McGill Alert / Alerte de McGill

Updated: Thu, 07/18/2024 - 18:12

Gradual reopening continues on downtown campus. See Campus Public Safety website for details.

La réouverture graduelle du campus du centre-ville se poursuit. Complément d'information : Direction de la protection et de la prévention.

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Food Trumps Pills When It Comes to Calcium for Bones

One of the main things that postmenopausal women have to watch out for is osteoporosis, a condition characterized by weakened bones that can fracture easily. Contrary to common belief, bones are not static. They are constantly being broken down and rebuilt.

One of the main things that postmenopausal women have to watch out for is osteoporosis, a condition characterized by weakened bones that can fracture easily. Contrary to common belief, bones are not static. They are constantly being broken down and rebuilt. Osteoblasts are cells that form new bone tissues and deposit calcium into bones; whereas osteoclasts break down old bone tissues and deport calcium away from bones, a process called bone resorption. These cells are controlled by several hormones, one of them being estrogen. So when a woman reaches menopause, her ovaries stop producing estrogen, which in turn lead to osteoblast death and calcium deportation from the bones. As bones lose their calcium, bone mineral density decreases, rendering bones more and more brittle. Scary thought indeed... now you understand why milk isn’t just for kids! Unfortunately, many ladies don’t like dairy products or simply don’t have the time to drink 3 glasses of milk a day. So in our world of convenience, pills have been invented to suit our busy (or lazy) lifestyle.

Most postmenopausal women are instructed to take calcium and vitamin D supplements, the latter serving to increase the absorption of calcium. Theoretically, calcium from food and calcium from pills are identical, hence should have the same benefit in the body. To test this theory out, Reina Armamento-Villareal, M.D., of Washington Univeristy, and colleagues, decided to investigate. The study comprised of 183 postmenopausal white women who were divided into three groups. Group one relied mainly on dietary sources (primarily dairy) to get their calcium; group two got their calcium from food and supplements; group three obtained their calcium from supplements only. Not surprisingly, women in the diet-plus-supplement group had the highest calcium intake, averaging at 1,620 mg/day, and they also had the highest bone mineral density. The unexpected result was that the milk and cheese eaters had a better bone density at the spine and hip than pill-poppers, even though the latter group had a higher calcium intake. The women relying on dietary calcium took in about 830mg/day of calcium while those relying on supplements consumed 1,033 mg/day.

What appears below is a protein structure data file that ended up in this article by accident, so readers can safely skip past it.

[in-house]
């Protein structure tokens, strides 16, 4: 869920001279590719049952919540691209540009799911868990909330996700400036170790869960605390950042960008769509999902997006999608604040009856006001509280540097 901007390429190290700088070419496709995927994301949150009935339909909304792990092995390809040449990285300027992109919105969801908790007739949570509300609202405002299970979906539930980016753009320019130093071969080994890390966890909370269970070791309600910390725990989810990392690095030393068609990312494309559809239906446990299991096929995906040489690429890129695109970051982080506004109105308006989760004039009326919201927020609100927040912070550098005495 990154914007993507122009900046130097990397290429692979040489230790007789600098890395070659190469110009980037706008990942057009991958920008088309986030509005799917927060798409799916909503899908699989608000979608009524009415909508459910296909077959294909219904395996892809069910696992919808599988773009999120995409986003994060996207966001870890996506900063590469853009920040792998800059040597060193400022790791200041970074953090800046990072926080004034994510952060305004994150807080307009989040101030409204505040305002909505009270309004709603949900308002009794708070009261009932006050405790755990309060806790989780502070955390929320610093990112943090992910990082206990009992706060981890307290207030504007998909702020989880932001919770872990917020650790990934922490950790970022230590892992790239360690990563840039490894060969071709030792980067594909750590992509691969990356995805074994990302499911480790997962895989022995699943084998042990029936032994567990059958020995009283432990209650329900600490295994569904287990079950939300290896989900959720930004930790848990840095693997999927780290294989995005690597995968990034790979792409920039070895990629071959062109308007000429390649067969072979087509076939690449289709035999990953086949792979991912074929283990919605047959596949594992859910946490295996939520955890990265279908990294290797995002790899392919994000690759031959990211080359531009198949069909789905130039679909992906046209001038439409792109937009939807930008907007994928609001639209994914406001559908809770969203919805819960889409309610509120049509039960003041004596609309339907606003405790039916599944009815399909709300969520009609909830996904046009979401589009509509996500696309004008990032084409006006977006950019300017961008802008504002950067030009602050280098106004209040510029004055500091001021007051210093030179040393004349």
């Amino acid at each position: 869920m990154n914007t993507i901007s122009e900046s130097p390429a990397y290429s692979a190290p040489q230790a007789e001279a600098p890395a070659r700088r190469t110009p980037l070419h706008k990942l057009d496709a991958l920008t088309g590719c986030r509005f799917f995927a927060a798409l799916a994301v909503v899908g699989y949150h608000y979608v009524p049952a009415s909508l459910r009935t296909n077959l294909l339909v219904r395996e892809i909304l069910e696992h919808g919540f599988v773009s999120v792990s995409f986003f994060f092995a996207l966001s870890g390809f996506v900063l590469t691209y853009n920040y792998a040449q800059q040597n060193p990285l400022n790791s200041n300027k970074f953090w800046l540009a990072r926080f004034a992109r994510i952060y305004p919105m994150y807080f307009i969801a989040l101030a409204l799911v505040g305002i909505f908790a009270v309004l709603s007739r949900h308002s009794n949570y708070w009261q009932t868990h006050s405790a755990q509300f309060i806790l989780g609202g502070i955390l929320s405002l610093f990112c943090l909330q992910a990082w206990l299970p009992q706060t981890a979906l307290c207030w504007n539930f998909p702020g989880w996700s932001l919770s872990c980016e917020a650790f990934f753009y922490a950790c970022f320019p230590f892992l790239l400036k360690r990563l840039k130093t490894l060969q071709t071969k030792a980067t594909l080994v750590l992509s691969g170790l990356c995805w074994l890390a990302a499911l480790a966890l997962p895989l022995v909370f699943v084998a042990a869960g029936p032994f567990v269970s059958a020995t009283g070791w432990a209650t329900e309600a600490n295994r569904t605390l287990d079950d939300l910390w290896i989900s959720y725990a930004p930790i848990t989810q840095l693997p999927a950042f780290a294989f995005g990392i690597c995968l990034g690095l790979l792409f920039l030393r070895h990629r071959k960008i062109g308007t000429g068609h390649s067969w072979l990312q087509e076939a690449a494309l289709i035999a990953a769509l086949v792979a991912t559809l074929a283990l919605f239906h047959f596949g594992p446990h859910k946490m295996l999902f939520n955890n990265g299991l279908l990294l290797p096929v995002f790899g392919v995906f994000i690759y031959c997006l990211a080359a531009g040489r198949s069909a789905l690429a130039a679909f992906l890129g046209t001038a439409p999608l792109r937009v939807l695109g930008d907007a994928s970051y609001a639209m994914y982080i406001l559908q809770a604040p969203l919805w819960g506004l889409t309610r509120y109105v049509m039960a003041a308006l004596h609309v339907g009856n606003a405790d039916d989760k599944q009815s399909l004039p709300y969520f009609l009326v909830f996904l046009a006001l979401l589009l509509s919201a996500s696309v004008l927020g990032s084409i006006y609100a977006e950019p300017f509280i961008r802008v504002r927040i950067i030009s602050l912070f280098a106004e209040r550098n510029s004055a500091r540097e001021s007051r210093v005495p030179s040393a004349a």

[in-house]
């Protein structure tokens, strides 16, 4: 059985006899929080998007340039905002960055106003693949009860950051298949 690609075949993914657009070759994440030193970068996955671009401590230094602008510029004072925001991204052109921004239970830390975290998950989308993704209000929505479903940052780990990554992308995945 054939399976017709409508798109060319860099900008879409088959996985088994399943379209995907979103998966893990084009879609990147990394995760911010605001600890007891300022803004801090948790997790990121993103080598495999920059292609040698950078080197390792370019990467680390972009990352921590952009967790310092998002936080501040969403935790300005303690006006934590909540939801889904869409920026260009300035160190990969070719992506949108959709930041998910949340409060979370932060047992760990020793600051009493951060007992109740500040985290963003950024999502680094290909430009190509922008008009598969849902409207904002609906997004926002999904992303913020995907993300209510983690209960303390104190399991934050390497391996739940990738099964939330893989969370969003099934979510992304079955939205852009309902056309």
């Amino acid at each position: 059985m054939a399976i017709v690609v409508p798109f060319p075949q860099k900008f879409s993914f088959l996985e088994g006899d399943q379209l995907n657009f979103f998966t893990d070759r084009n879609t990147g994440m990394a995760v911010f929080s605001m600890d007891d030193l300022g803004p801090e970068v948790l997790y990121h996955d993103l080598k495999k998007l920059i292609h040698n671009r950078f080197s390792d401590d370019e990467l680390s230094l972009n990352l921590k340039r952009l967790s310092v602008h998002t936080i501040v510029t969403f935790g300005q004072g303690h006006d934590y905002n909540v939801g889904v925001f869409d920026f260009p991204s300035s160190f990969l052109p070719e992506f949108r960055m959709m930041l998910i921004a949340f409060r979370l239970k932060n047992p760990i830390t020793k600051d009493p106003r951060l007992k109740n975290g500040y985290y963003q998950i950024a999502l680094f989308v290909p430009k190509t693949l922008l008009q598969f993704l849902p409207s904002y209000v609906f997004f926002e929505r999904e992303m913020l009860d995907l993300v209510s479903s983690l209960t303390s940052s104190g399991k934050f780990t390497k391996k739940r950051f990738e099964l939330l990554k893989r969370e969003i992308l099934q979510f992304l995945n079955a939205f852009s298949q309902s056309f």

Furthermore, women who obtained calcium primarily from food or from both food and supplements had also a higher concentration of active estrogen metabolites than women who relied on supplements only. It is possible that other nutrients found in calcium-rich foods cause a shift in estrogen metabolism, or that dairy products contain active estrogenic compounds that can influence bone density and the amount of estrogenic metabolites in the urine. In any case, a low dose of estrogen helps calcium uptake by the bone, thereby decreasing the risk of osteoporosis. One other concern with over-the-counter calcium supplements is that their solubility and bioavailability are highly variable and may be affected by the presence of other compounds in the supplements or by when the pills are taken. For example, some supplements must be taken during a meal so that stomach acids can facilitate absorption. The study does, however, have some caveats. One of them being that it does not reflect lifelong calcium intakes but only uses one seven-day dietary record to assess dietary habits. It is possible that women who eat more calcium-rich foods have a healthier lifestyle overall. But regardless of these limitations, unless you are allergic to dairy, it is a good idea to consume more milk, cheese and yogurt, as long as they are low in fat and sugar. As the marketing team of Quebec milk Le Lait puts it so beautifully: “One glass of milk is good, but two is better.”

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